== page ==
Tuesday, October 24, 2017


Recent report from local resident, Ian MacEachern, on lighting problems in and around Sam Smith Park.  This report, dated October 23rd, was sent to City Parks, Humber College, the TCDSB, TRCA, and Toronto Hydro.

To whom it may concern,

I wish to draw your attention to light and safety issues for night travelers on public walkways, paths, parking lots and roadways on City or School Board(s) properties on or surrounding Humber College campus and Colonel Samuel Smith Park and Colonel Samuel Smith Park Drive.

On the evening of October 20, I counted over 35 burned out or flickering street, path, parking lot lights on or abutting City of Toronto property (Parks, Public Works, TTC, Parking Authority) or TRCA, Humber College, TCDSB and/or TDSB properties. Below is a summary:

• 2 pole lights out in the Toronto Parking Authority lot at Power plant;
• 2 pole lights out in Toronto Parking Authority lot at bottom of Colonel Samuel Smith Drive;
• 5 pole lights out on path from Colonel Smith Drive to bottom of 23rd Street;
• 2 path lights out east of Lakshore Yacht Club towards point along promenade;  
• 21 lights out on both sides Colonel Samuel Smith Park Drive from Kipling Avenue and Lakeshore Boulevard to bottom of Colonel Samual Smith Park Drive - street lights and decorative lighting on TDSB and or TCDSB property and adhjoining mutiple TTC stops; 
• 4 lights on north and south side of Lakeshore Boulevard West from 23rd Street to 13th Street.
• Note that the lighting for the skating area was not in my count.

Many of these foot and vehicle traffic areas are already under illuminated even when the lights are functioning - and, I wager, fall well below the City’s own street lighting safety standards.   

My concerns about lighting safety in this area are not new.  All but one of the 10 or so decorative lights on the west side of Colonel Samual Smith Drive from Kipling to the Father Redmond property, installed at condiserable public expense, have been out for a number of years and reported several times by me to Toronto Hydro, 311, TCDSB, TTC and Parks – some (TCDSB) never bothered to acknowledge and others indicated that the lights, while in the public right-of-way were not their concern or that the problem was being worked on.  Several of the street and path lights on the east side of Colonel Sam Smith Park Drive - alongside the Assembly Hall, Tim Hortons, TTC stops and the HC securty office - have also been burned out for some time.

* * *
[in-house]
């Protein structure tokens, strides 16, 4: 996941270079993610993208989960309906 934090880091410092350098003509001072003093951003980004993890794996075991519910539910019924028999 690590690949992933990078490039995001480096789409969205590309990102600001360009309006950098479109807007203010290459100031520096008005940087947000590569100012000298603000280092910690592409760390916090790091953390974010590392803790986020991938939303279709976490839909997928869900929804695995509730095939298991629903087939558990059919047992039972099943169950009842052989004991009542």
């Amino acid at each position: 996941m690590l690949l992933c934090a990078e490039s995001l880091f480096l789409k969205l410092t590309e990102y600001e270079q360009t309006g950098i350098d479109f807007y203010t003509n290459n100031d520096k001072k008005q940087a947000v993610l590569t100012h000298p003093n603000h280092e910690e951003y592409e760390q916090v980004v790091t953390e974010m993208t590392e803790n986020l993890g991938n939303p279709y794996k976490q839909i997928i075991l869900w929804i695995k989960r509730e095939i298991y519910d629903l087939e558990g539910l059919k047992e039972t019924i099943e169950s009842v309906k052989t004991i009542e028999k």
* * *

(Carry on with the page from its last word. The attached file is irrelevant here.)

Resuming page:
I wrote to Humber College President’s office in 2010 with simialr concerns suggesting that HC lead (along 22 Division, Toronto Hydro, Parks, TPA and Water Plant) some form of annual or semi annual public lighting survey for the broader campus area to identify outages as well as areas where lighting needs to be improved for users. I even offered to volunteer to help organize. No acknowledgment or response as yet – but my offer to assist still stands.  

Reporting street light outages is normally done through Toronto Hydro.  But many of the decorative street or path lights I’ve mentioned do not fall within Toronto Hydro jursidiction and do not have numbers or identifiers, making timely repairs near impossible and discouraging reporting by regular users.  Nor is there any non-emergency, online information with basic information on how one reports outages or areas of concern or general locations within the broader HC campus area.  

My intent here is only to ensure all lights are operational but also remind Humber College and the City of Toronto and its agencies of a shared responsibility and accountability for reliable and suffient lighting levels on the abutting public properties where students and the public travel to and from classess and events.  Each light in the area bounding Lakeshore Boulevard West, 23rd Street, 13th Street and the water and can easily be identified, in order to enable reporting when a light is not working, and also be placed on a rudimentary map. The map can be placed on HC or Toronto websites or the Friends of Sam Smith Park – as long as people know and can conveniently report outages. 

All accountable and responsible agencies could be showing more leadership to provide timely responses to outages and to identify areas where lighting upgrades are needed.  I find it hard to believe that ligthing safety is not a demonstrable top-of-mind issue for agencies at this time of year for students, park goers, off leash users or LSYC members for that matter.     

Note to recipients – I could not find suitable email addresses, so please forward my concerns to appropriate officials in your agency.

Please and thank you for your attention to this matter.  I’m happy to accompany any officials on a walking audit if requested. 

Ian MacEachern

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